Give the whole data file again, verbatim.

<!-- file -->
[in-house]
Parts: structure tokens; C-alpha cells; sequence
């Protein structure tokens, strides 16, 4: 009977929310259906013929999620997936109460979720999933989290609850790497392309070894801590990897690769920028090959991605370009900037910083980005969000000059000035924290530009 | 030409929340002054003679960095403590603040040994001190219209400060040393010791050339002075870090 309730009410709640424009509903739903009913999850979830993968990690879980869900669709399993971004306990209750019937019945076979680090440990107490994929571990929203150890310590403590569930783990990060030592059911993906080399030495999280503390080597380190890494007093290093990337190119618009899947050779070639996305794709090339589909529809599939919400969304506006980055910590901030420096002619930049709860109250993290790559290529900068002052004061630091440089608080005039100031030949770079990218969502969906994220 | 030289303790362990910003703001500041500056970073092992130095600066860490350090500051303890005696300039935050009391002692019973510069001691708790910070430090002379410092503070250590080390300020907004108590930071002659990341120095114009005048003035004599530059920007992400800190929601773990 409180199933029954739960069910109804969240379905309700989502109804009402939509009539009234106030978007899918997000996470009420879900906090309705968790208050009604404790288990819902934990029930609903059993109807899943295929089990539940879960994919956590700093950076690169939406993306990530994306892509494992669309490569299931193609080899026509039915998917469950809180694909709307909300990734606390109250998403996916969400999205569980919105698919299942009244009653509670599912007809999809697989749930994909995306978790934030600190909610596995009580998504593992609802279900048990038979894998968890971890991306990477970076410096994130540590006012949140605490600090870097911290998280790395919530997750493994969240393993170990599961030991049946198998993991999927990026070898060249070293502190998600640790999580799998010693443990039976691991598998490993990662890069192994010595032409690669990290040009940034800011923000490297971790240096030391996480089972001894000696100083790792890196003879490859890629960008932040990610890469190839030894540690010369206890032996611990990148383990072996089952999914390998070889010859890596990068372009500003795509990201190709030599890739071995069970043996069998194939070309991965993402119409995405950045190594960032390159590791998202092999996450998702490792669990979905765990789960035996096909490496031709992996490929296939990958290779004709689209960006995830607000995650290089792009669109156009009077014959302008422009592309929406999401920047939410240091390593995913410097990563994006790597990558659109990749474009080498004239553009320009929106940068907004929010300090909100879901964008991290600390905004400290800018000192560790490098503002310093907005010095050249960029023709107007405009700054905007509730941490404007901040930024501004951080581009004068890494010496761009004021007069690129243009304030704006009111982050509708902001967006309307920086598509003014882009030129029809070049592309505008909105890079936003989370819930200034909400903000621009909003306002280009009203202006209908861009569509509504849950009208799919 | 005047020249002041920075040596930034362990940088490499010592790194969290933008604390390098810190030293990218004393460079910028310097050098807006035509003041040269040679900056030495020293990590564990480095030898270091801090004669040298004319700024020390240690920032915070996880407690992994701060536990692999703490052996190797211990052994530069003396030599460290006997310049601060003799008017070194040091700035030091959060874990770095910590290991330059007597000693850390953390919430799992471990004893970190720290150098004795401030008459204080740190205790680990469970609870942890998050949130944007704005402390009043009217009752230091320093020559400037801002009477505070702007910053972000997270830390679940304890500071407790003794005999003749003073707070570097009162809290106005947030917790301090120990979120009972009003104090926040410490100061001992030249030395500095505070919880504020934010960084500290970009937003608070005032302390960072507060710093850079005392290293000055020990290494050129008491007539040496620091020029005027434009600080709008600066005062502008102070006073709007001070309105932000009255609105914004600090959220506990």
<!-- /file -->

[in-house]
Parts: structure tokens; C-alpha cells; sequence
């Protein structure tokens, strides 16, 4: 009977929310259906013929999620997936109460979720999933989290609850790497392309070894801590990897690769920028090959991605370009900037910083980005969000000059000035924290530009 | 030409929340002054003679960095403590603040040994001190219209400060040393010791050339002075870090 309730009410709640424009509903739903009913999850979830993968990690879980869900669709399993971004306990209750019937019945076979680090440990107490994929571990929203150890310590403590569930783990990060030592059911993906080399030495999280503390080597380190890494007093290093990337190119618009899947050779070639996305794709090339589909529809599939919400969304506006980055910590901030420096002619930049709860109250993290790559290529900068002052004061630091440089608080005039100031030949770079990218969502969906994220 | 030289303790362990910003703001500041500056970073092992130095600066860490350090500051303890005696300039935050009391002692019973510069001691708790910070430090002379410092503070250590080390300020907004108590930071002659990341120095114009005048003035004599530059920007992400800190929601773990 409180199933029954739960069910109804969240379905309700989502109804009402939509009539009234106030978007899918997000996470009420879900906090309705968790208050009604404790288990819902934990029930609903059993109807899943295929089990539940879960994919956590700093950076690169939406993306990530994306892509494992669309490569299931193609080899026509039915998917469950809180694909709307909300990734606390109250998403996916969400999205569980919105698919299942009244009653509670599912007809999809697989749930994909995306978790934030600190909610596995009580998504593992609802279900048990038979894998968890971890991306990477970076410096994130540590006012949140605490600090870097911290998280790395919530997750493994969240393993170990599961030991049946198998993991999927990026070898060249070293502190998600640790999580799998010693443990039976691991598998490993990662890069192994010595032409690669990290040009940034800011923000490297971790240096030391996480089972001894000696100083790792890196003879490859890629960008932040990610890469190839030894540690010369206890032996611990990148383990072996089952999914390998070889010859890596990068372009500003795509990201190709030599890739071995069970043996069998194939070309991965993402119409995405950045190594960032390159590791998202092999996450998702490792669990979905765990789960035996096909490496031709992996490929296939990958290779004709689209960006995830607000995650290089792009669109156009009077014959302008422009592309929406999401920047939410240091390593995913410097990563994006790597990558659109990749474009080498004239553009320009929106940068907004929010300090909100879901964008991290600390905004400290800018000192560790490098503002310093907005010095050249960029023709107007405009700054905007509730941490404007901040930024501004951080581009004068890494010496761009004021007069690129243009304030704006009111982050509708902001967006309307920086598509003014882009030129029809070049592309505008909105890079936003989370819930200034909400903000621009909003306002280009009203202006209908861009569509509504849950009208799919 | 005047020249002041920075040596930034362990940088490499010592790194969290933008604390390098810190030293990218004393460079910028310097050098807006035509003041040269040679900056030495020293990590564990480095030898270091801090004669040298004319700024020390240690920032915070996880407690992994701060536990692999703490052996190797211990052994530069003396030599460290006997310049601060003799008017070194040091700035030091959060874990770095910590290991330059007597000693850390953390919430799992471990004893970190720290150098004795401030008459204080740190205790680990469970609870942890998050949130944007704005402390009043009217009752230091320093020559400037801002009477505070702007910053972000997270830390679940304890500071407790003794005999003749003073707070570097009162809290106005947030917790301090120990979120009972009003104090926040410490100061001992030249030395500095505070919880504020934010960084500290970009937003608070005032302390960072507060710093850079005392290293000055020990290494050129008491007539040496620091020029005027434009600080709008600066005062502008102070006073709007001070309105932000009255609105914004600090959220506990």